Mike Pompeo denounces Venezuela's Nicolas Maduro as a 'sick tyrant'

By Susannah Cullinane and Jackie Castillo, CNN

(CNN) -- US Secretary of State Mike Pompeo has denounced President Nicolas Maduro's obstruction of aid deliveries to Venezuela as the actions of a "sick tyrant."

At the call of opposition leader and the nation's self-declared interim president Juan Guaido, foreign aid has been assembled and shipped to Venezuela in response to worsening food and medicine shortages.

Maduro, who has been in a standoff with Guaido for the presidency, denies that a humanitarian crisis exists in Venezuela and suggests that aid efforts are part of a US plot to orchestrate a coup.

After Guaido named Saturday as the deadline for the aid to cross the border, Maduro vowed to stop the supplies from coming into the country. At a large rally in Caracas on Saturday, he dared the opposition to call for elections and called Guaido a "clown" and a "US puppet."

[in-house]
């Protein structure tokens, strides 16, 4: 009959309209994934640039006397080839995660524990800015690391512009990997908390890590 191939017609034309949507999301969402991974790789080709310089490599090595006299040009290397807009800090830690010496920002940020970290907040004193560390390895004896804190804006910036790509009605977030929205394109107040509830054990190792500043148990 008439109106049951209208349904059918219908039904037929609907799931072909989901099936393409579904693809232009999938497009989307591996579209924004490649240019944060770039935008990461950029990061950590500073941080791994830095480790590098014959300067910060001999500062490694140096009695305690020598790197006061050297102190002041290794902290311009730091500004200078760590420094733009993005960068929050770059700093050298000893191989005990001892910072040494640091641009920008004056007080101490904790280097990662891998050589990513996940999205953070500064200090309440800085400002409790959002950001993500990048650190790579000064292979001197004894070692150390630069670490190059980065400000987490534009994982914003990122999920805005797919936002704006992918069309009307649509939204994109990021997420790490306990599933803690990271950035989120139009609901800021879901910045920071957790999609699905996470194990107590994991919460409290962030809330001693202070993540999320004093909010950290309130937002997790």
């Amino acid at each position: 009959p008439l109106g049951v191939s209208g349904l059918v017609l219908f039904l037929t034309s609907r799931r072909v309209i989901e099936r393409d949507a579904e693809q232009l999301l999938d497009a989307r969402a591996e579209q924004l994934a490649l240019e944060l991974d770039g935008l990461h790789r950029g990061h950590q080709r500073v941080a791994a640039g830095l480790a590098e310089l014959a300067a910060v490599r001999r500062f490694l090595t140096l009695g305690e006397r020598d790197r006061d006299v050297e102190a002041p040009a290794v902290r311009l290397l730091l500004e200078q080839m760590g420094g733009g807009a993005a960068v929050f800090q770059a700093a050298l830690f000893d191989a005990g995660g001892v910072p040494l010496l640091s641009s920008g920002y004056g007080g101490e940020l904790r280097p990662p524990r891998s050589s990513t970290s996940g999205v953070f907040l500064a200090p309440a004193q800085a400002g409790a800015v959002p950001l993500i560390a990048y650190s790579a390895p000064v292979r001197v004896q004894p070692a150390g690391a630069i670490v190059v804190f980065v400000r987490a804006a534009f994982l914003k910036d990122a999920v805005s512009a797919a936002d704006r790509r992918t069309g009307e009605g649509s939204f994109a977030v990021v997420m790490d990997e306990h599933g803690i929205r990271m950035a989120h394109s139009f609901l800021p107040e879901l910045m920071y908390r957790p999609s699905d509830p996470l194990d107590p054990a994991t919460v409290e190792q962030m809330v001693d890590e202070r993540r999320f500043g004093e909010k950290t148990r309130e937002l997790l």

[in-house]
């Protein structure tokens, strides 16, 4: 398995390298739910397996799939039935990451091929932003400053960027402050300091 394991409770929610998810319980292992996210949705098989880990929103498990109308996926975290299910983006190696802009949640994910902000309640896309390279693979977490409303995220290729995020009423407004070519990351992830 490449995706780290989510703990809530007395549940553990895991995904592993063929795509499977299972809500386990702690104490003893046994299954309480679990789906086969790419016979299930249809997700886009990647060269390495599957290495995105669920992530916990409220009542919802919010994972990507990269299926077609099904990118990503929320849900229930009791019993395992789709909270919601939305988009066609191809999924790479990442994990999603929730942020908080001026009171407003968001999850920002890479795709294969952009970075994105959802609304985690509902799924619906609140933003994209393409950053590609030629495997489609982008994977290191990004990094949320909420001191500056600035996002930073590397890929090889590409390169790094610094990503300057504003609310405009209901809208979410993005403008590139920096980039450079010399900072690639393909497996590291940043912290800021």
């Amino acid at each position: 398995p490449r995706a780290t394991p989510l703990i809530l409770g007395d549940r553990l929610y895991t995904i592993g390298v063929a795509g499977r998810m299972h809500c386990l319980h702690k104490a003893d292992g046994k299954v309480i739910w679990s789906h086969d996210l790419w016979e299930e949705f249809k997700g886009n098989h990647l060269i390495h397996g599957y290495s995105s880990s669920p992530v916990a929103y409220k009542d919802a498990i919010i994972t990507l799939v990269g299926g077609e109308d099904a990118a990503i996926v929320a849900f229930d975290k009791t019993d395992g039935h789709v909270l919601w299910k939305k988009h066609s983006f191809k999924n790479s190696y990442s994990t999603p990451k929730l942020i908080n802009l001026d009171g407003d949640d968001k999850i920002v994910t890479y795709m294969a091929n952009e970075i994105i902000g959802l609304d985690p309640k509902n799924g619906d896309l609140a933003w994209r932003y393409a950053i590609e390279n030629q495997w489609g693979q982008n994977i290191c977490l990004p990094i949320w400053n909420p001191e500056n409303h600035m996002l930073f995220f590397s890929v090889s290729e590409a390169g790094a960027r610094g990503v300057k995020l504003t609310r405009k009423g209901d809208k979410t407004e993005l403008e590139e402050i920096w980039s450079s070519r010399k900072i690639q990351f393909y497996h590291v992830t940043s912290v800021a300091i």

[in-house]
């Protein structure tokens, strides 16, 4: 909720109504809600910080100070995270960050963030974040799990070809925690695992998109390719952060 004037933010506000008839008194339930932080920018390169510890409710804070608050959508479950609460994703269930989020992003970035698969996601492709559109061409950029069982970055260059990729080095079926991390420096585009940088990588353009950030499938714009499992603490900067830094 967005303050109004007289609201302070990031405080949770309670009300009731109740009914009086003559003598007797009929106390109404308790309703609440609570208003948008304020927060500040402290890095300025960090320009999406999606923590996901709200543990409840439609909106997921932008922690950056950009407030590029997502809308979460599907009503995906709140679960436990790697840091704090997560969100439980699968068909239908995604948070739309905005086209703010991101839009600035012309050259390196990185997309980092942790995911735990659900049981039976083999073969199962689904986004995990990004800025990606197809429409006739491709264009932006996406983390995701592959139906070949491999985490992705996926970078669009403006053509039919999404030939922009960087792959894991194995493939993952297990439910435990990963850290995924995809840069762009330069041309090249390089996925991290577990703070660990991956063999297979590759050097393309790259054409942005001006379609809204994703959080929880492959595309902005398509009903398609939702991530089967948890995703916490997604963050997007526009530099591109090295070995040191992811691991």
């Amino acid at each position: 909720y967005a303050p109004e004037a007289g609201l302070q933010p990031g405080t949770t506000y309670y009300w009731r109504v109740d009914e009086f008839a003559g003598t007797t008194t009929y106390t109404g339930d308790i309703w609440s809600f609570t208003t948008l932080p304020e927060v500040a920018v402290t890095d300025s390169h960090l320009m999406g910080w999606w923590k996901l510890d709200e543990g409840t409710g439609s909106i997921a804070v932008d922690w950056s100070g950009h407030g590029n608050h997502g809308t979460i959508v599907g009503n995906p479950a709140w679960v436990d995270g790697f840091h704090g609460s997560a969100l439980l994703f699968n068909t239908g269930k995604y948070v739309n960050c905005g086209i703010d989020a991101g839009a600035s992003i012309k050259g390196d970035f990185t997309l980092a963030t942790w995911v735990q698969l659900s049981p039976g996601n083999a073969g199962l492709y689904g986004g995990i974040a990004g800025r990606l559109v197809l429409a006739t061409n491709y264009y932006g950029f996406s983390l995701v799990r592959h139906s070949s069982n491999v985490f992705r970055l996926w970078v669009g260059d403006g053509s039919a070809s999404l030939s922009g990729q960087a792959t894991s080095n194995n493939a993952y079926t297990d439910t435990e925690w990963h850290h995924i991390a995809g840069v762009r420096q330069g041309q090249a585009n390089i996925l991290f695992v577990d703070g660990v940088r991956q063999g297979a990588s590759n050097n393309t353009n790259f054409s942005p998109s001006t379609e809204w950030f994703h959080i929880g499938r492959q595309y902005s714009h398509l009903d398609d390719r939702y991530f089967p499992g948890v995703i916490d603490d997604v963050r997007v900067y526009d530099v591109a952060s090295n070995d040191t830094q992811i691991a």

Trucks carrying supplies were blocked at most spots Saturday and witnesses said two trucks were set ablaze while attempting to cross into Venezuela from Colombia.

Witnesses who spoke to CNN said the trucks went up in flames as Venezuelan troops loyal to Maduro prevented the vehicles from crossing the border. CNN cannot independently confirm the incident or the circumstances of how the two trucks were set on fire.

National Assembly Representative and Guaido supporter Adriana Pichardo told CNN that at least five people were also killed in clashes with Venezuelan security forces on Saturday. CNN cannot independently confirm the number of fatalities.

In a series of tweets on Saturday, Pompeo condemned the actions of Maduro's government and said the US would "take action against those who oppose the peaceful restoration of democracy in Venezuela."

"We denounce Maduro's refusal to let humanitarian assistance reach #Venezuela. What kind of a sick tyrant stops food from getting to hungry people? The images of burning trucks filled with aid are sickening," Pompeo tweeted.

He blamed "Maduro's thugs" for attacks on civilians, accused "Cuban agents" of directing the attacks and praised opposition leader Guaido -- recognized by 50 nations including the US as Venezuela's interim president -- for leading the effort to allow the aid through.